We can, I think, see why the geological formations of each region are almost invariably intermittent; that is, have not followed each other in close sequence. Scarcely any fact struck me more when examining many hundred miles of the South American coasts, which have been upraised several hundred feet within the recent period, than the absence of any recent deposits sufficiently extensive to last for even a short geological period. Along the whole west coast, which is inhabited by a peculiar marine fauna, tertiary beds are so poorly developed that no record of several successive and peculiar marine faunas will probably be preserved to a distant age. A little reflection will explain why, along the rising coast of the western side of South America, no extensive formations with recent or tertiary remains can anywhere be found, though the supply of sediment must for ages have been great, from the enormous degradation of the coast rocks and from the muddy streams entering the sea. The explanation, no doubt, is that the littoral and sub-littoral deposits are continually worn away, as soon as they are brought up by the slow and gradual rising of the land within the grinding action of the coast-waves.
We may, I think, conclude that sediment must be accumulated in extremely thick, solid, or extensive masses, in order to withstand the incessant action of the waves, when first upraised and during subsequent oscillations of level, as well as the subsequent subaerial degradation. Such thick and extensive accumulations of sediment may be formed in two ways; either in profound depths of the sea, in which case the bottom will not be inhabited by so many and such varied forms of life as the more shallow seas; and the mass when upraised will give an imperfect record of the organisms which existed in the neighbourhood during the period of its accumulation. Or sediment may be deposited to any thickness and extent over a shallow bottom, if it continue slowly to subside. In this latter case, as long as the rate of subsidence and supply of sediment nearly balance each other, the sea will remain shallow and favourable for many and varied forms, and thus a rich fossiliferous formation, thick enough, when upraised, to resist a large amount of denudation, may be formed.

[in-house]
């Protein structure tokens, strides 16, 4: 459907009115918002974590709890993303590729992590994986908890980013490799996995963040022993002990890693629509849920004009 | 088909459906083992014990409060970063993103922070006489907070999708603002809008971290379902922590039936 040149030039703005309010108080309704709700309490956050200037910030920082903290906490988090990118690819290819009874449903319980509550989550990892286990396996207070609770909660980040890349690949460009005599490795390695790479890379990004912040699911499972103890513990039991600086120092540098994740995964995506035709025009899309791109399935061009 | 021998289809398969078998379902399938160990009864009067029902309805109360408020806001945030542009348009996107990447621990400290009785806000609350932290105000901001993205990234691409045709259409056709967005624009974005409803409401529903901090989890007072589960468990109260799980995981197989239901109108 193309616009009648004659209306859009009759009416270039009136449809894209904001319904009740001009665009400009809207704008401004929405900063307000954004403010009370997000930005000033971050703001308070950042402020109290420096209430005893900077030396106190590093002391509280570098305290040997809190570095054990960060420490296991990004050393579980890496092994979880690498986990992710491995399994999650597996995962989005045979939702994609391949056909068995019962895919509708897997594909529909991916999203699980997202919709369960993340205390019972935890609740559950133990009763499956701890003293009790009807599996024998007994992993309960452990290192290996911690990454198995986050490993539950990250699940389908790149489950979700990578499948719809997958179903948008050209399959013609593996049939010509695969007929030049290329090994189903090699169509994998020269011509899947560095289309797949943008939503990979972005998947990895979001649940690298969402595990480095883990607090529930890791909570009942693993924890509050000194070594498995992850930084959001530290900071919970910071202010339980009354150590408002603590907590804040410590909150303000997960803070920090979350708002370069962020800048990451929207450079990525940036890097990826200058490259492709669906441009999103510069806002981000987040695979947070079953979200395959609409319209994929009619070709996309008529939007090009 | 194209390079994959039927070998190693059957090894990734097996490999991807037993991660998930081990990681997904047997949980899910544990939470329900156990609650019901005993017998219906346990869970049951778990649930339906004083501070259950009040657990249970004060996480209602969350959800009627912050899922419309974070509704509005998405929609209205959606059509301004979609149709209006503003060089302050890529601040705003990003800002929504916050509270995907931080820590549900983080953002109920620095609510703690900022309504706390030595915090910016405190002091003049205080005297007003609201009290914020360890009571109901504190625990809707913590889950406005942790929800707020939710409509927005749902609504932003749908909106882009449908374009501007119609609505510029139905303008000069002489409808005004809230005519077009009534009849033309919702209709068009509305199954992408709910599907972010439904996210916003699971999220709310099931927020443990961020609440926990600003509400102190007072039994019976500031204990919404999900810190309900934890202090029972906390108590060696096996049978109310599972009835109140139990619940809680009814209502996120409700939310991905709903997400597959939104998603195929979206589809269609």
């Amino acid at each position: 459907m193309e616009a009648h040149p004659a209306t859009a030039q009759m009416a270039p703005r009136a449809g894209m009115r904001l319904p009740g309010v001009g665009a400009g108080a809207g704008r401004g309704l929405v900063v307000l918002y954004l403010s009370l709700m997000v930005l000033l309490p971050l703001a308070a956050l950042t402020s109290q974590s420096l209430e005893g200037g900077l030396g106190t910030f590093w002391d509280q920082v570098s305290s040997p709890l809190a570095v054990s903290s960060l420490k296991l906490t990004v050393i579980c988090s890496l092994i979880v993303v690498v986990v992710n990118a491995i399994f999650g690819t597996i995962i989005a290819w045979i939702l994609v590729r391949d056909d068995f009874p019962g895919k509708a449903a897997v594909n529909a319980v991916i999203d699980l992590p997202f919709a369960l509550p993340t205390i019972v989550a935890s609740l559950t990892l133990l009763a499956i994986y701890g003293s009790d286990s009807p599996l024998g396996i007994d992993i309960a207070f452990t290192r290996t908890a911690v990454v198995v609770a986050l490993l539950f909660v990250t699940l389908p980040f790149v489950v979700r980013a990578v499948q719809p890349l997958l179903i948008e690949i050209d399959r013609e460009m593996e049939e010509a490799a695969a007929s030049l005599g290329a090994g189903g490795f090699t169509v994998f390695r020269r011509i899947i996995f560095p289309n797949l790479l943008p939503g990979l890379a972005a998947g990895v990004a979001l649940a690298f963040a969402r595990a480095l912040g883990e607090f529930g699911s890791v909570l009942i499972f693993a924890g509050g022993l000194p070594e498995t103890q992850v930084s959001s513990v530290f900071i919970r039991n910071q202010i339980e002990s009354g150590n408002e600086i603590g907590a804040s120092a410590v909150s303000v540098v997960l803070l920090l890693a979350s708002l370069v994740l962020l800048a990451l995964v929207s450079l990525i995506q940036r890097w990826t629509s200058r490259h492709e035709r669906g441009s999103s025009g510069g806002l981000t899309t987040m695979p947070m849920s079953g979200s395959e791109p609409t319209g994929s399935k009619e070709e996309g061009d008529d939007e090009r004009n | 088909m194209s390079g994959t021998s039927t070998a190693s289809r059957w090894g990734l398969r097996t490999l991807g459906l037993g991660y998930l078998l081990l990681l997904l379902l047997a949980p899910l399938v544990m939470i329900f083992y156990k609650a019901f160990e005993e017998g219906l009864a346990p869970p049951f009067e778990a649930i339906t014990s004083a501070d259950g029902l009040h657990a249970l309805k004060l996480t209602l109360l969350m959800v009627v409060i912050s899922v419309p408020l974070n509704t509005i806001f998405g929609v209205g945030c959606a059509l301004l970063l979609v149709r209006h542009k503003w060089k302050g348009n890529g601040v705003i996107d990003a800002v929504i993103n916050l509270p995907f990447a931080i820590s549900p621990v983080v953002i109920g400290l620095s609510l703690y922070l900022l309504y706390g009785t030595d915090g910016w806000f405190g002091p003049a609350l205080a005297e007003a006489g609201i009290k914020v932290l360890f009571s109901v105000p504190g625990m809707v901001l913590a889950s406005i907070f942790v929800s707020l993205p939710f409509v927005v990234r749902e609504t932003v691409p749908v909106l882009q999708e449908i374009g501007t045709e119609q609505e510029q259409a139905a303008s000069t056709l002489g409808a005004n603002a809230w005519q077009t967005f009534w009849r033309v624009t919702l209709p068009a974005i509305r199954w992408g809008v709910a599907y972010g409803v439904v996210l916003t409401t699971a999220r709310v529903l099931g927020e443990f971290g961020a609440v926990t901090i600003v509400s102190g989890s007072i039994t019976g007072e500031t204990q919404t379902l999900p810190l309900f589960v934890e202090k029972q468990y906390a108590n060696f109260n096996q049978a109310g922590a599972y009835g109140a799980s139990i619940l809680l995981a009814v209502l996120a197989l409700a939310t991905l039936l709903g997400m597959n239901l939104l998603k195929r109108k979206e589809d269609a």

I am convinced that nearly all our ancient formations, which are throughout the greater part of their thickness rich in fossils, have thus been formed during subsidence. Since publishing my views on this subject in 1845, I have watched the progress of geology, and have been surprised to note how author after author, in treating of this or that great formation, has come to the conclusion that it was accumulated during subsidence. I may add, that the only ancient tertiary formation on the west coast of South America, which has been bulky enough to resist such degradation as it has as yet suffered, but which will hardly last to a distant geological age, was deposited during a downward oscillation of level, and thus gained considerable thickness.
All geological facts tell us plainly that each area has undergone numerous slow oscillations of level, and apparently these oscillations have affected wide spaces. Consequently, formations rich in fossils and sufficiently thick and extensive to resist subsequent degradation, will have been formed over wide spaces during periods of subsidence, but only where the supply of sediment was sufficient to keep the sea shallow and to embed and preserve the remains before they had time to decay. On the other hand, as long as the bed of the sea remained stationary, thick deposits cannot have been accumulated in the shallow parts, which are the most favourable to life. Still less can this have happened during the alternate periods of elevation; or, to speak more accurately, the beds which were then accumulated will generally have been destroyed by being upraised and brought within the limits of the coast-action.
These remarks apply chiefly to littoral and sublittoral deposits. In the case of an extensive and shallow sea, such as that within a large part of the Malay Archipelago, where the depth varies from thirty or forty to sixty fathoms, a widely extended formation might be formed during a period of elevation, and yet not suffer excessively from denudation during its slow upheaval; but the thickness of the formation could not be great, for owing to the elevatory movement it would be less than the depth in which it was formed; nor would the deposit be much consolidated, nor be capped by overlying formations, so that it would run a good chance of being worn away by atmospheric degradation and by the action of the sea during subsequent oscillations of level. It has, however, been suggested by Mr. Hopkins, that if one part of the area, after rising and before being denuded, subsided, the deposit formed during the rising movement, though not thick, might afterwards become protected by fresh accumulations, and thus be preserved for a long period.